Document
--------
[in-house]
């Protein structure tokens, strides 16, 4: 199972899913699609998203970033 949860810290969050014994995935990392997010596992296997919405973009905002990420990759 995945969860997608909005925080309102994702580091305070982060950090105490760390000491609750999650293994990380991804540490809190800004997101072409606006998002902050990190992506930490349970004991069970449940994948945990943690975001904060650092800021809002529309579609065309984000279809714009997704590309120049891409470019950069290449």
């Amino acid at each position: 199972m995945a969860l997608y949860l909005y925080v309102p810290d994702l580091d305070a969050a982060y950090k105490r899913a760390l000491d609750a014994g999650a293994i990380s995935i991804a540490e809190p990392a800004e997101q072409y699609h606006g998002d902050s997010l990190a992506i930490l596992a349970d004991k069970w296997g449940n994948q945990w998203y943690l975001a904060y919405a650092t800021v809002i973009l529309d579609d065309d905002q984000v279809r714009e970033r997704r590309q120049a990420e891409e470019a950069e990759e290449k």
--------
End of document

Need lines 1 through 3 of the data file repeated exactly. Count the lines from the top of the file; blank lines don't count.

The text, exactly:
[in-house]
């Protein structure tokens, strides 16, 4: 199972899913699609998203970033 949860810290969050014994995935990392997010596992296997919405973009905002990420990759 995945969860997608909005925080309102994702580091305070982060950090105490760390000491609750999650293994990380991804540490809190800004997101072409606006998002902050990190992506930490349970004991069970449940994948945990943690975001904060650092800021809002529309579609065309984000279809714009997704590309120049891409470019950069290449």
């Amino acid at each position: 199972m995945a969860l997608y949860l909005y925080v309102p810290d994702l580091d305070a969050a982060y950090k105490r899913a760390l000491d609750a014994g999650a293994i990380s995935i991804a540490e809190p990392a800004e997101q072409y699609h606006g998002d902050s997010l990190a992506i930490l596992a349970d004991k069970w296997g449940n994948q945990w998203y943690l975001a904060y919405a650092t800021v809002i973009l529309d579609d065309d905002q984000v279809r714009e970033r997704r590309q120049a990420e891409e470019a950069e990759e290449k």